It is well established and accepted that fungi are a major contributing factor in nail dystrophy. It has also been recognized that bacteria play a crucial role in onycholysis. However, the bacteria and fungi that can be grown on culture media in the laboratory are only a small fraction of the total diversity that exists in nature. Contemporary studies have revealed that fungi and bacteria often form physically and metabolically interdependent consortia that harbor properties and pathogenicity distinct from those of their individual components. Metagenomic DNA “shotgun” sequencing has proved useful in determining microbial etiology in clinical samples, effective for not only bacteria but also fungi, archaea, and viruses.
Thirty-nine consecutive nail and subungual debris samples with suspected onychomycosis were sent for laboratory analysis using three examination techniques: DNA sequencing, polymerase chain reaction analysis, and standard fungal culture. The nail plate and surrounding areas were disinfected with an ethyl alcohol swab before nail sampling. Samples from 16 patients were analyzed for suspected onychomycosis with DNA sequencing, searching a database of 25,000 known pathogens. These results were compared with 15 real-time polymerase chain reaction screening assays and eight fungal cultures sampled with the same methods.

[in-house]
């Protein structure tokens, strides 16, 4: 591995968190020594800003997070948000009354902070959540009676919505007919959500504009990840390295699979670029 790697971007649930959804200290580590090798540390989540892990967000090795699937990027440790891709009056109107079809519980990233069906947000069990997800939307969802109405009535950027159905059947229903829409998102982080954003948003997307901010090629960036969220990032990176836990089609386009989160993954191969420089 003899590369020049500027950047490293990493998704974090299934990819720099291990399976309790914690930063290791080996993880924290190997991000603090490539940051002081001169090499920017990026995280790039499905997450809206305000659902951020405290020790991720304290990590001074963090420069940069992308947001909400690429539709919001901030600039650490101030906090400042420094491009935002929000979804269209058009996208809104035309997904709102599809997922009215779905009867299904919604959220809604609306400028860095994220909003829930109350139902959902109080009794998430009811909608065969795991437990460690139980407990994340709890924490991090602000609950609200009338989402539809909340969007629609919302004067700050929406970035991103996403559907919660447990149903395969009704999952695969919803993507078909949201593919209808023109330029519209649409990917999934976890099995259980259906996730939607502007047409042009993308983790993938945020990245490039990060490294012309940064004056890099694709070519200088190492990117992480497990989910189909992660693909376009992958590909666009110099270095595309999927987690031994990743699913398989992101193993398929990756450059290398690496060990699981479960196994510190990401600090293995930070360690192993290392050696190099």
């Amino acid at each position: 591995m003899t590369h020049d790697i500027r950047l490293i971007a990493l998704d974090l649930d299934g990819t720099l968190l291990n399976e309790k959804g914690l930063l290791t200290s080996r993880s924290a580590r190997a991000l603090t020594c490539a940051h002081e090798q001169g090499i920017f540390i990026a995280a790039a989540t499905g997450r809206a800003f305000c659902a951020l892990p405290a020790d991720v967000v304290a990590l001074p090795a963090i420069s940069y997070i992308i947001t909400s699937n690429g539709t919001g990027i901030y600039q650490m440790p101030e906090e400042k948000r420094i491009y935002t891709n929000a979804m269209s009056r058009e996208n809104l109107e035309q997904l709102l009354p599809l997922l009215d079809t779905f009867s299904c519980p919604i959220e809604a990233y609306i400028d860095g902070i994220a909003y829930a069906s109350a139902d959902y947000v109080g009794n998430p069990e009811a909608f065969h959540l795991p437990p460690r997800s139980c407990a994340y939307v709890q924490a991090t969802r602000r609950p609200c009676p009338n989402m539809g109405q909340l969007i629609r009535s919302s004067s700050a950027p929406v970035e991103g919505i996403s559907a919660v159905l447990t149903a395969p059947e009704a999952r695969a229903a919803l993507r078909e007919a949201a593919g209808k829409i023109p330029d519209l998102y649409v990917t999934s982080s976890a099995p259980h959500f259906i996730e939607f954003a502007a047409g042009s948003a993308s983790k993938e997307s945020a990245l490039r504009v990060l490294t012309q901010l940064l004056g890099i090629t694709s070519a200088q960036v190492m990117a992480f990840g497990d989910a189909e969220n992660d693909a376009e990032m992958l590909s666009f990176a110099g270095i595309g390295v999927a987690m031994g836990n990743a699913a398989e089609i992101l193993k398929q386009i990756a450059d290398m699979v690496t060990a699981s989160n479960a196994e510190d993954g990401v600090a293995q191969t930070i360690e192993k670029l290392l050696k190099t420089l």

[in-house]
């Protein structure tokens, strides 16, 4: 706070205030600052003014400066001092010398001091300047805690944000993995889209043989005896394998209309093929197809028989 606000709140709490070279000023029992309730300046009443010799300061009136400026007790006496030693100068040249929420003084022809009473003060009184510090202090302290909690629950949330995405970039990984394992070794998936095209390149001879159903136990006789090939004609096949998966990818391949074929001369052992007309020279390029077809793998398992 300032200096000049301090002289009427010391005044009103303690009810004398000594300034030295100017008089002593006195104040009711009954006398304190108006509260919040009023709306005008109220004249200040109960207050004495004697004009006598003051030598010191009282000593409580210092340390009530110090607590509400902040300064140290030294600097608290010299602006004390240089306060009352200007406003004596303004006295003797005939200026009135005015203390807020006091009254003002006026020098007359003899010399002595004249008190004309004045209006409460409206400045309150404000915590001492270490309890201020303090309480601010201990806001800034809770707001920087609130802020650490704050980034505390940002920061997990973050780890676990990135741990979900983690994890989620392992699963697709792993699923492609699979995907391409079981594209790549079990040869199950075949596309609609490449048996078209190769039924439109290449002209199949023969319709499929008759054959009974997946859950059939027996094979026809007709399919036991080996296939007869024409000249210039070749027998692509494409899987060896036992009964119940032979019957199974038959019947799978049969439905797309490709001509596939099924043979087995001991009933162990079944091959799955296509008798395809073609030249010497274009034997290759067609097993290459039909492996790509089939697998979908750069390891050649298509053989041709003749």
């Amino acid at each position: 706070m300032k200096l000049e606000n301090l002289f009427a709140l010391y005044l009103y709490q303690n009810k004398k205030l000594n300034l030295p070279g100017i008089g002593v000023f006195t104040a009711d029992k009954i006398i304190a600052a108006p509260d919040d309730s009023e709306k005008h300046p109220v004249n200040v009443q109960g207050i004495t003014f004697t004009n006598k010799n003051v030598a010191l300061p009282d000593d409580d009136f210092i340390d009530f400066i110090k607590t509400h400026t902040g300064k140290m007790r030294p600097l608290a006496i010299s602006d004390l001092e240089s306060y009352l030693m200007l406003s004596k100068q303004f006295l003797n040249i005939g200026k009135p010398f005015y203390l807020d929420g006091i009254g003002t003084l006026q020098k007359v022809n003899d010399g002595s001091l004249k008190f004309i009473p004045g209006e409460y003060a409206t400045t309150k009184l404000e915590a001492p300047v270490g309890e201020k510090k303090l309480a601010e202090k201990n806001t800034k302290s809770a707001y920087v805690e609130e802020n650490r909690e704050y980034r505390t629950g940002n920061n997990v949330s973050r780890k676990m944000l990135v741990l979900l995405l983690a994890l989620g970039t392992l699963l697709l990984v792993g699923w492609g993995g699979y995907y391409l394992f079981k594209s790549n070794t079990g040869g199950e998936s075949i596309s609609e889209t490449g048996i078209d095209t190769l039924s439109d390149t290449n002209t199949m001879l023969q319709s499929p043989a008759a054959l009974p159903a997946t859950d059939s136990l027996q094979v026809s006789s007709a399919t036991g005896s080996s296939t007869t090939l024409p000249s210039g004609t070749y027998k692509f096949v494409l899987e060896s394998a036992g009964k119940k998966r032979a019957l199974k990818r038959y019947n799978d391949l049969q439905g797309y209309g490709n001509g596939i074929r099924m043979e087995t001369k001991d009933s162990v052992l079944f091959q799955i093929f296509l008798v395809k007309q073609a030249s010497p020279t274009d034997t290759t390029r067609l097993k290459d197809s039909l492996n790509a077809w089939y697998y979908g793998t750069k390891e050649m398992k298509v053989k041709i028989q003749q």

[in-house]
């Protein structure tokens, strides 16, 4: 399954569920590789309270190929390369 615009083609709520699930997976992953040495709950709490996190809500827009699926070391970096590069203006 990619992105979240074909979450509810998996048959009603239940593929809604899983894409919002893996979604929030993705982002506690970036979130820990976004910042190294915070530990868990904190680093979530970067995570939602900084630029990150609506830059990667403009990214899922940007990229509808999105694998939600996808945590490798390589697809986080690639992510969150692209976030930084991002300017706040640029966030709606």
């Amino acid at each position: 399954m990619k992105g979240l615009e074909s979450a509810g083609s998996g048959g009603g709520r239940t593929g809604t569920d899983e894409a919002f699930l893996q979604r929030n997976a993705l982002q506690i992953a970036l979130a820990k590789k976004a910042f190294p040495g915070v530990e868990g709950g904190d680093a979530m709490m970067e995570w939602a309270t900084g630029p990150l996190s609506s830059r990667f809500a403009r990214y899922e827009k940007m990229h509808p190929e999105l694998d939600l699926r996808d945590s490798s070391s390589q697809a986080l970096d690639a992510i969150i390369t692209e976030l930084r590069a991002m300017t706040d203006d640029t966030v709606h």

The DNA sequencing detected 32 species of bacteria and 28 species of fungi: 50% were solely bacterial, 6.3% were solely fungal, and 43.7% were mixed communities of bacteria and fungi.
Toenails tested with DNA sequencing demonstrated the presence of both bacteria and fungi in many samples. Further work is required to fully investigate its relevance to nail pathology and treatment.
Recently, there has been a resurgence of interest in potential phototherapy technologies for the local treatment of bacterial and fungal infection. Currently, onychomycosis is the principle disease that is the target of these phototherapies in podiatric medicine. Some of these technologies are currently undergoing in vitro and in vivo trials approved by institutional review boards. The three light-based technologies are ultraviolet light therapy, near infrared photo-inactivation therapy, and photothermal ablative antisepsis. Each of these technologies have markedly dissimilar mechanisms of action. In this review, each technology will be discussed from the perspectives of history, photobiology, individual mechanism of action, safety, and potential clinical efficacy, with data presented from published material. This review is intended to give podiatric physicians detailed information on state-of-the-art infectious disease phototherapy. (J Am Podiatr Med Assoc 99(4): 348–352, 2009)